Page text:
Working with consumers to end tobacco’s death tollACTA
With many global challenges, the solutions are a troubling combination of uncertain, disruptive, expensive, and lengthy. But sometimes we have the good fortune to be able to rapidly deal with problems, such as those that can be addressed through measures such as sanitation and vaccination. Add tobacco’s toll to that list.
We have encountered similar issues with contaminated drinking water, unsanitary food, and cooking and heating with open fires; situations where we can empower people to have far healthier lives through interventions that reflect science and available technologies.
But ironically these corporate interests are assisted in perpetuating the lethal status quo by national and global health bodies that seek to limit or prohibit any product substitution. Their actions are as misconstrued as, say, environmental groups opposing replacements for fossil fuels. Such abstinence-only approaches repeat a longstanding pattern of seeking to use the power of the state to impose one’s moral views on the behaviour of others.
But in this case, the groups pushing an abstinence-only agenda on alternatives to lethal nicotine products are redirecting time and money that could be driving down the use of toxic products. It is like attacking sanitary food while leaving widescale availability of contaminated alternatives. Their abstinence-only agenda only applies to the far safer alternatives.
Countries including India have banned low-risk products, like vaping, etc. that heat rather than burn tobacco. Worse, the World Health Organisation, which used to be at the forefront of efforts to reduce smoking, gave an award to India for a policy that protects the cigarette business. How could they have gone so far wrong? Why would the WHO actively oppose far safer products for such an enormous number of people?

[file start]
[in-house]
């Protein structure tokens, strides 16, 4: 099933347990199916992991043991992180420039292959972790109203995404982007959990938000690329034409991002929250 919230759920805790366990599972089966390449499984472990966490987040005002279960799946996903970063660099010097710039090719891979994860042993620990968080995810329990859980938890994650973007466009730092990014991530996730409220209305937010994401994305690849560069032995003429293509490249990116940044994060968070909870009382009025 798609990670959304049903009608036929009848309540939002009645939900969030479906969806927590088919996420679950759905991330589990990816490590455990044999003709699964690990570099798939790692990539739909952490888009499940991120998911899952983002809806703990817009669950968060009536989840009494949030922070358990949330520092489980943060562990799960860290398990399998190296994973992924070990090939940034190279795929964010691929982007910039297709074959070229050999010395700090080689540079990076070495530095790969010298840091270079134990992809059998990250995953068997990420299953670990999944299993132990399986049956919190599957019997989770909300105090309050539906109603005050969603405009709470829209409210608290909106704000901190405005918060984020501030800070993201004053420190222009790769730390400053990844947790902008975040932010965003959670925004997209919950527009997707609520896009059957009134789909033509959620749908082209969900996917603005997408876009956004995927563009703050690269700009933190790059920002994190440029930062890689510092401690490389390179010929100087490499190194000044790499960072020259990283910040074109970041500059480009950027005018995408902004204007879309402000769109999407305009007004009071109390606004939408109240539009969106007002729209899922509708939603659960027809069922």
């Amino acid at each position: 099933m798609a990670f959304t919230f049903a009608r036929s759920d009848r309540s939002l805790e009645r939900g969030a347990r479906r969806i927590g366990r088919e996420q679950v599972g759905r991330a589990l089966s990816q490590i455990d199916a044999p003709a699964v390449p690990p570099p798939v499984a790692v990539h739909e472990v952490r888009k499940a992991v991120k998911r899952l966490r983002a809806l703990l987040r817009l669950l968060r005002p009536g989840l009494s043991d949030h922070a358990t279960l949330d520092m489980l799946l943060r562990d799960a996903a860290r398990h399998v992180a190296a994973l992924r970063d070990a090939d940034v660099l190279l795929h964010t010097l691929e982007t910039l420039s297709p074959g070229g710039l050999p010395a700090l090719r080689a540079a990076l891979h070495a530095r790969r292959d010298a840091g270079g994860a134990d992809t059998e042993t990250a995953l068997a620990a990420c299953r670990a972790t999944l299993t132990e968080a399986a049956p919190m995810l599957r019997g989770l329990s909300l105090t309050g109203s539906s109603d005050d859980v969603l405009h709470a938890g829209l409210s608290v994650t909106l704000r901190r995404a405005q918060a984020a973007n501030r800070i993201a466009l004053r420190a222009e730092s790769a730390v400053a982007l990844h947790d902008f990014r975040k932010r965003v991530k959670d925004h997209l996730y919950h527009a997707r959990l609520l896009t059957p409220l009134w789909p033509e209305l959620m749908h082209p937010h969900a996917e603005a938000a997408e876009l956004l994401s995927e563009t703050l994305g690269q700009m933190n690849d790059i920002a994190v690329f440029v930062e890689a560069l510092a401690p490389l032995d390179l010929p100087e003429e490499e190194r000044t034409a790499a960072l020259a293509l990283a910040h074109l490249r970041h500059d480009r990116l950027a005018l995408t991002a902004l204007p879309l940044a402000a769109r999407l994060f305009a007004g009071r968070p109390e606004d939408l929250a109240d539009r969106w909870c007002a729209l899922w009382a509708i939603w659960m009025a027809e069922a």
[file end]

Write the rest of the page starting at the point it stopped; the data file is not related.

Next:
This is done while ignoring the tremendous success of product substitution as a key part of a rational strategy to reduce tobacco’s toll. A strategy that has given Sweden by far the lowest smoking rates and tobacco-caused disease rates in the European Union, that allowed Norway to cut smoking in half in just a decade and that has played the key role in Japan reducing cigarette sales by a remarkable 40% in just last five years. Countries attacking product substitution have failed to come anywhere close to reducing smoking.
Japan merely allowed into their market products that heat tobacco without creating the toxic stew that comes from burning it. Sweden and Norway used a very low-risk oral product. This raises the key question of just how rapidly a country could drive down the use of lethal tobacco products. Policies meant to discourage smoking can be joined by ones that facilitated change by making many more low-risk alternatives available, used risk-proportionate regulation of all tobacco/nicotine products, and communicated honestly with consumers about relative risks.